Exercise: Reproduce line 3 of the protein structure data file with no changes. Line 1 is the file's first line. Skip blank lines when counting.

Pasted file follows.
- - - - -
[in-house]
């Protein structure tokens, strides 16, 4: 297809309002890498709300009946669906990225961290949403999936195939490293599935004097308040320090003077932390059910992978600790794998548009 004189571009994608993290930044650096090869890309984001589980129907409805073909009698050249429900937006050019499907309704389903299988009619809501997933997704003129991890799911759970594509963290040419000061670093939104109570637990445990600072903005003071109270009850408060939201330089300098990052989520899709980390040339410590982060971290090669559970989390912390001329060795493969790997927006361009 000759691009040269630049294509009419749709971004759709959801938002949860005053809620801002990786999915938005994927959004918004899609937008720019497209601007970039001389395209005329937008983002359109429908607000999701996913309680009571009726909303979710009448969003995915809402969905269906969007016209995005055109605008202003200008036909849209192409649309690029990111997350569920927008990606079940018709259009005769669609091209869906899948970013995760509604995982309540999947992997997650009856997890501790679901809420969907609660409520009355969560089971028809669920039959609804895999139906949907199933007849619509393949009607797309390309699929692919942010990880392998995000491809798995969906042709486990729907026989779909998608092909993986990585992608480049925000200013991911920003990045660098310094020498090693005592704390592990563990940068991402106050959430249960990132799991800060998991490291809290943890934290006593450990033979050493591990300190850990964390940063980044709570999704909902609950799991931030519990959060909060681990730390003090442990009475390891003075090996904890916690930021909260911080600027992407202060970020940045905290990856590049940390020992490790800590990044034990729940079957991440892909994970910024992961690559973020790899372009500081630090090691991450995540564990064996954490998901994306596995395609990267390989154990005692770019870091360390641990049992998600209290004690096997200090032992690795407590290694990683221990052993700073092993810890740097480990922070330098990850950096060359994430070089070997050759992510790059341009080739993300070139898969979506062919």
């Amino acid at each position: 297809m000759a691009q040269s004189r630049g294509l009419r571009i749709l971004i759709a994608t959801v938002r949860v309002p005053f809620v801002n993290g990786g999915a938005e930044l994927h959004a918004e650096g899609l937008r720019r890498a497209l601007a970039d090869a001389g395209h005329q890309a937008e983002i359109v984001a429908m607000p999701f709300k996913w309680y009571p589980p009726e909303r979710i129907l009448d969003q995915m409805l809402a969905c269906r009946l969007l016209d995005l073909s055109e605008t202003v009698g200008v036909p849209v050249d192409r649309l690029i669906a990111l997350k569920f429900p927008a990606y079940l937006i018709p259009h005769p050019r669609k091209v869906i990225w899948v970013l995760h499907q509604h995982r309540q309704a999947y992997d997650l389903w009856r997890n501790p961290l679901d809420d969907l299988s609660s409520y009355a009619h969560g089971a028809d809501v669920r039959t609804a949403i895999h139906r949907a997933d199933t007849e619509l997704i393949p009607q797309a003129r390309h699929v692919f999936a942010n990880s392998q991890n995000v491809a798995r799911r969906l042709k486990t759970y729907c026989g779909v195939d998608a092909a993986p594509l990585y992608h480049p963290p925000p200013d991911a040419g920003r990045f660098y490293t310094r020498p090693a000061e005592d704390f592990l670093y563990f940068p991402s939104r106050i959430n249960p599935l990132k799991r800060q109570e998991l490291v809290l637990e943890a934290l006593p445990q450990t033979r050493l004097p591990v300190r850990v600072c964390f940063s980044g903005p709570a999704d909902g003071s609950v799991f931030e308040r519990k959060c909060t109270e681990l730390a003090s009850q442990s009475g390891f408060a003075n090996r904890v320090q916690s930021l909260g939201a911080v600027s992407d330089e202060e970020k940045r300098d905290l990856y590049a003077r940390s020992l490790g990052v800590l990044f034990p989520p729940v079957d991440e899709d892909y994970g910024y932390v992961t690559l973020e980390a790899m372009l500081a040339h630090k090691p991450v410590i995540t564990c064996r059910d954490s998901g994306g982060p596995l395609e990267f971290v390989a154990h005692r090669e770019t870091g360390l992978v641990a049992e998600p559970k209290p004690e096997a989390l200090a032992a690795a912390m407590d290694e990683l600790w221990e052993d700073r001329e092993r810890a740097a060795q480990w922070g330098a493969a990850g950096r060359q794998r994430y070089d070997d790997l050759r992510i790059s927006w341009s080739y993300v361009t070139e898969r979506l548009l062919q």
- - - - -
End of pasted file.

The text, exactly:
């Amino acid at each position: 297809m000759a691009q040269s004189r630049g294509l009419r571009i749709l971004i759709a994608t959801v938002r949860v309002p005053f809620v801002n993290g990786g999915a938005e930044l994927h959004a918004e650096g899609l937008r720019r890498a497209l601007a970039d090869a001389g395209h005329q890309a937008e983002i359109v984001a429908m607000p999701f709300k996913w309680y009571p589980p009726e909303r979710i129907l009448d969003q995915m409805l809402a969905c269906r009946l969007l016209d995005l073909s055109e605008t202003v009698g200008v036909p849209v050249d192409r649309l690029i669906a990111l997350k569920f429900p927008a990606y079940l937006i018709p259009h005769p050019r669609k091209v869906i990225w899948v970013l995760h499907q509604h995982r309540q309704a999947y992997d997650l389903w009856r997890n501790p961290l679901d809420d969907l299988s609660s409520y009355a009619h969560g089971a028809d809501v669920r039959t609804a949403i895999h139906r949907a997933d199933t007849e619509l997704i393949p009607q797309a003129r390309h699929v692919f999936a942010n990880s392998q991890n995000v491809a798995r799911r969906l042709k486990t759970y729907c026989g779909v195939d998608a092909a993986p594509l990585y992608h480049p963290p925000p200013d991911a040419g920003r990045f660098y490293t310094r020498p090693a000061e005592d704390f592990l670093y563990f940068p991402s939104r106050i959430n249960p599935l990132k799991r800060q109570e998991l490291v809290l637990e943890a934290l006593p445990q450990t033979r050493l004097p591990v300190r850990v600072c964390f940063s980044g903005p709570a999704d909902g003071s609950v799991f931030e308040r519990k959060c909060t109270e681990l730390a003090s009850q442990s009475g390891f408060a003075n090996r904890v320090q916690s930021l909260g939201a911080v600027s992407d330089e202060e970020k940045r300098d905290l990856y590049a003077r940390s020992l490790g990052v800590l990044f034990p989520p729940v079957d991440e899709d892909y994970g910024y932390v992961t690559l973020e980390a790899m372009l500081a040339h630090k090691p991450v410590i995540t564990c064996r059910d954490s998901g994306g982060p596995l395609e990267f971290v390989a154990h005692r090669e770019t870091g360390l992978v641990a049992e998600p559970k209290p004690e096997a989390l200090a032992a690795a912390m407590d290694e990683l600790w221990e052993d700073r001329e092993r810890a740097a060795q480990w922070g330098a493969a990850g950096r060359q794998r994430y070089d070997d790997l050759r992510i790059s927006w341009s080739y993300v361009t070139e898969r979506l548009l062919q």